Pro’s & Con’s

One downside to these hoists is that they require an electric power supply, and not usually your typical household plug. 3 phase (400v) is the most common power type although there are other options including 110v, & 230v on some models. The power requirement could restrict where the hoist can be positioned.
Another potential pitfall is the initial outlay; they cost a fair amount more than a manual hoist, for obvious reasons, however depending on how it will be used, the cost can be recouped pretty quickly.
The biggest benefit to using an electric hoist is the ability to lift and move loads with little or no physical effort. This can have big benefits when it comes to health issues. The other key advantage is that they really do speed up the lifting process saving much time, effort and thus, money.

Air Hoists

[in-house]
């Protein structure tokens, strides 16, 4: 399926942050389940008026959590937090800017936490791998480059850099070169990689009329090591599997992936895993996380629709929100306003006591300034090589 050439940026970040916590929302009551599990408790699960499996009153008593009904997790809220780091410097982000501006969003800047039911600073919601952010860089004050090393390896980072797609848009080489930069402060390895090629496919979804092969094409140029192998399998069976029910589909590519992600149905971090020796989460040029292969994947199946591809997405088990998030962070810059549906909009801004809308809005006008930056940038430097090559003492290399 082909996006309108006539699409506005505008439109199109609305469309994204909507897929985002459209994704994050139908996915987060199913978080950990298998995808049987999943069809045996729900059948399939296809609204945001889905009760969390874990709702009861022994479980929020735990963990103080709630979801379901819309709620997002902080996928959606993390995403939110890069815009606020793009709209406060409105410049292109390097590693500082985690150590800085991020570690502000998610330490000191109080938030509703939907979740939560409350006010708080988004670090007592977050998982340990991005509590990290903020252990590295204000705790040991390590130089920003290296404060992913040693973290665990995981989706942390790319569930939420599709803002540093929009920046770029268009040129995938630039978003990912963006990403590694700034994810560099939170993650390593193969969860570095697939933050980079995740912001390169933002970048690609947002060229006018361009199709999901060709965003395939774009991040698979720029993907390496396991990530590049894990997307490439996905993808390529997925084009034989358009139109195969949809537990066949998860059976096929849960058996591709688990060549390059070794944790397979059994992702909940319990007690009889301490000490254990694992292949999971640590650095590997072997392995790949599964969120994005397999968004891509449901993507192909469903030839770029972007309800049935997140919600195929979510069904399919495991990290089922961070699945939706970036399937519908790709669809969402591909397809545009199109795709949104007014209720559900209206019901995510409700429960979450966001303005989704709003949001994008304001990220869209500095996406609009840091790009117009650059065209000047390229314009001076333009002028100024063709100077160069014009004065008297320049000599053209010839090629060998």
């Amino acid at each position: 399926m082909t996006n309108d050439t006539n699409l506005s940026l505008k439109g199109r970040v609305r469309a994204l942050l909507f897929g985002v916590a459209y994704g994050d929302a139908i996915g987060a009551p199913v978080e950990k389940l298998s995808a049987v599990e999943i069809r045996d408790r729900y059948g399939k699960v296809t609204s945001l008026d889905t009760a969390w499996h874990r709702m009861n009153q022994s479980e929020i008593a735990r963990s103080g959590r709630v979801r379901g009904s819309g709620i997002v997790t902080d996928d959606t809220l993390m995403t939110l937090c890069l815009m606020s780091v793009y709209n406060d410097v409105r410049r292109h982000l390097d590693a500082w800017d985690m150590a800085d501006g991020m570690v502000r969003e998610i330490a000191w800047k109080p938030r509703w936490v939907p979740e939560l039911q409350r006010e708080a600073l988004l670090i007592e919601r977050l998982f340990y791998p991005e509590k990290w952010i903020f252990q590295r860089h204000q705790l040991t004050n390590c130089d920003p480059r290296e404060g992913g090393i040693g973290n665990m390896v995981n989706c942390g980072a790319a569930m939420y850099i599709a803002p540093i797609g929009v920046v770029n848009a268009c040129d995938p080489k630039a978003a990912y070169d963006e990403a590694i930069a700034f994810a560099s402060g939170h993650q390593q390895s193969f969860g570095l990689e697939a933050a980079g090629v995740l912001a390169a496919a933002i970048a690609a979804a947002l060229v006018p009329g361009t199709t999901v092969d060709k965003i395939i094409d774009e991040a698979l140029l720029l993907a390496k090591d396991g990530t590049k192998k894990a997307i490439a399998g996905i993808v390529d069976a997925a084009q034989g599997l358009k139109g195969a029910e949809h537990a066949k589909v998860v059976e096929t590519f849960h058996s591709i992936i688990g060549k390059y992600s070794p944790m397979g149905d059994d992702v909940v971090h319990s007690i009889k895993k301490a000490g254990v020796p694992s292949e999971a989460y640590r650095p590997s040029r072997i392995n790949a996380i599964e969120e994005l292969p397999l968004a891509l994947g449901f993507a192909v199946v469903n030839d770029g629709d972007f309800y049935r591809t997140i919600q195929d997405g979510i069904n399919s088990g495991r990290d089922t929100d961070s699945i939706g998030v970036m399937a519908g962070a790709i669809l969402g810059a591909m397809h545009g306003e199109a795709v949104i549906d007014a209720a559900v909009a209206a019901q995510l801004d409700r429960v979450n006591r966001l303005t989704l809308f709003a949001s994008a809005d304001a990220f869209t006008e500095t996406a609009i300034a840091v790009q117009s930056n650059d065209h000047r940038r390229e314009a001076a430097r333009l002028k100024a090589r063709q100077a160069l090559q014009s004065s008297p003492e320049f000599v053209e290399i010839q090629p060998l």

Air hoists use a pneumatic, compressed air supply for operation. This type of power is not readily available in most environments like electricity is. Therefore an air hoist will need a dedicated air supply installed. On the up side once installed the hoist can operate at minimal cost (air supply equipment and tools up keep). Air is free – electric costs!
Air hoists are typically used in places where electricity is deemed hazardous. Areas such as paint factories, chemical plants, oil refineries and power plants all benefit from this type of hoist.

powered lifting hoists

More Considerations

Once you have decided on the right type of hoist for your needs you will then need to consider the other options.
Safe working load lifting capacity, height of lift, any special features or extras you need such as a fitted trolley system, chain bag or add on tool.
It is also prudent to check the physical size and weight of the hoist to ensure it will fit and work as required.
Always purchase your  hoist through a respected supplier for safety’s sake.
Remember, all hoists require thorough inspections at regular intervals according to LOLER (lifting operations and lifting equipment regulations).